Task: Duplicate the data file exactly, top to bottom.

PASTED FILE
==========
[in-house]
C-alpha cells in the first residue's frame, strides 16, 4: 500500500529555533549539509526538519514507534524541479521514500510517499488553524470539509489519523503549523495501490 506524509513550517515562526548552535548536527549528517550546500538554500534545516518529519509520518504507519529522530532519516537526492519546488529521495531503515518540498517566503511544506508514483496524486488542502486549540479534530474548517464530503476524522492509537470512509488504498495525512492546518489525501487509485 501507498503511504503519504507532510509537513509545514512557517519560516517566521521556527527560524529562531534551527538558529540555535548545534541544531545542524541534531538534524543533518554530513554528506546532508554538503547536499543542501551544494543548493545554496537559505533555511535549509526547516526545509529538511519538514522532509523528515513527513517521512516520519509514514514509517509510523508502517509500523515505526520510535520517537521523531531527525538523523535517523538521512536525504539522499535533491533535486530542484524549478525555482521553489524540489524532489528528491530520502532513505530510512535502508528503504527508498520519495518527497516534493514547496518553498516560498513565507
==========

[in-house]
C-alpha cells in the first residue's frame, strides 16, 4: 500500500529555533549539509526538519514507534524541479521514500510517499488553524470539509489519523503549523495501490 506524509513550517515562526548552535548536527549528517550546500538554500534545516518529519509520518504507519529522530532519516537526492519546488529521495531503515518540498517566503511544506508514483496524486488542502486549540479534530474548517464530503476524522492509537470512509488504498495525512492546518489525501487509485 501507498503511504503519504507532510509537513509545514512557517519560516517566521521556527527560524529562531534551527538558529540555535548545534541544531545542524541534531538534524543533518554530513554528506546532508554538503547536499543542501551544494543548493545554496537559505533555511535549509526547516526545509529538511519538514522532509523528515513527513517521512516520519509514514514509517509510523508502517509500523515505526520510535520517537521523531531527525538523523535517523538521512536525504539522499535533491533535486530542484524549478525555482521553489524540489524532489528528491530520502532513505530510512535502508528503504527508498520519495518527497516534493514547496518553498516560498513565507